Thereafter, petitioner filed an appeal with the Commissioner of Education, claiming that she had earned tenure between October 2001 and May 2006. The Board responded and the parties cross-moved for summary judgment. The Administrative Law Judge (ALJ) decided in favor of petitioner, holding that she had tenure in the position. In her June 13, 2008 decision, however, the Commissioner rejected the ALJ's recommendation, found that petitioner did not earn tenure and dismissed the petition.
In this appeal, petitioner argues that (1) she served the requisite period to earn tenure; (2) case law mandates that tenure laws be liberally construed; (3) she never replaced anyone after Trias returned; and (4) nothing in the tenure law requires that the district establish a formal vacancy before a staff member can accrue tenure.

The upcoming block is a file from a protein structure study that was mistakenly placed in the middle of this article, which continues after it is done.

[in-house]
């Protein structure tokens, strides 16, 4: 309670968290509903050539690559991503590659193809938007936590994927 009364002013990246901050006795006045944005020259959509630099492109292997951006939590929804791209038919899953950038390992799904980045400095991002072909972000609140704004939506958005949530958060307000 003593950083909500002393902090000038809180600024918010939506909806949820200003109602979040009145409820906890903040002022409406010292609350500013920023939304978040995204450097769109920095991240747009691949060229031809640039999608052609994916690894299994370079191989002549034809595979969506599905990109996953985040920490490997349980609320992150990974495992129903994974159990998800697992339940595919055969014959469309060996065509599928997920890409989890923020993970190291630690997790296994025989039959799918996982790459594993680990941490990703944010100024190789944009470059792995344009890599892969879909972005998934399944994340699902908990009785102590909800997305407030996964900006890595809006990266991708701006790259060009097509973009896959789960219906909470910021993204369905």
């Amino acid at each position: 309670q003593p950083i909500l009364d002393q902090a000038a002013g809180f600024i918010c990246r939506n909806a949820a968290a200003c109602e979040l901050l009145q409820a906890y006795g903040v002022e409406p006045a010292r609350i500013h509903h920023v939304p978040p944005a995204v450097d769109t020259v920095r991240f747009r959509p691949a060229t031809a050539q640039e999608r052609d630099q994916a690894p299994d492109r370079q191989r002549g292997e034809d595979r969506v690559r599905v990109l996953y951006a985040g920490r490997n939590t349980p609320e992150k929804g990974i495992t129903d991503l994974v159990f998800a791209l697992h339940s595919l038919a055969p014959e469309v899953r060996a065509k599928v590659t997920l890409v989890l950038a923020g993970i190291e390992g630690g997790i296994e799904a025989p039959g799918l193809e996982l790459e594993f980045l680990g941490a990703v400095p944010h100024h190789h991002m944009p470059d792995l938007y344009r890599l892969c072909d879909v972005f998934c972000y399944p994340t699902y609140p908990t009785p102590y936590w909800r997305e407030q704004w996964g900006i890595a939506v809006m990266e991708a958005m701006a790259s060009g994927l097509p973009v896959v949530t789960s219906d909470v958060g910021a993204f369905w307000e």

The Commissioner undertook an independent review of the record in rejecting the ALJ's decision and determined that although there were teachers on temporary leave during the 2002-2003 school year, there were no actual vacancies in the English department until June 2003 and therefore no tenure-track positions to which petitioner could lay claim; respondent Board has the discretion to modify teaching assignments and locations; and petitioner's claim that by continuing her assignment to teach the same courses in the same rooms for the remainder of the school year -- after the permanent teacher she was hired to replace had returned to work -- is without merit. Accordingly, the petition was dismissed.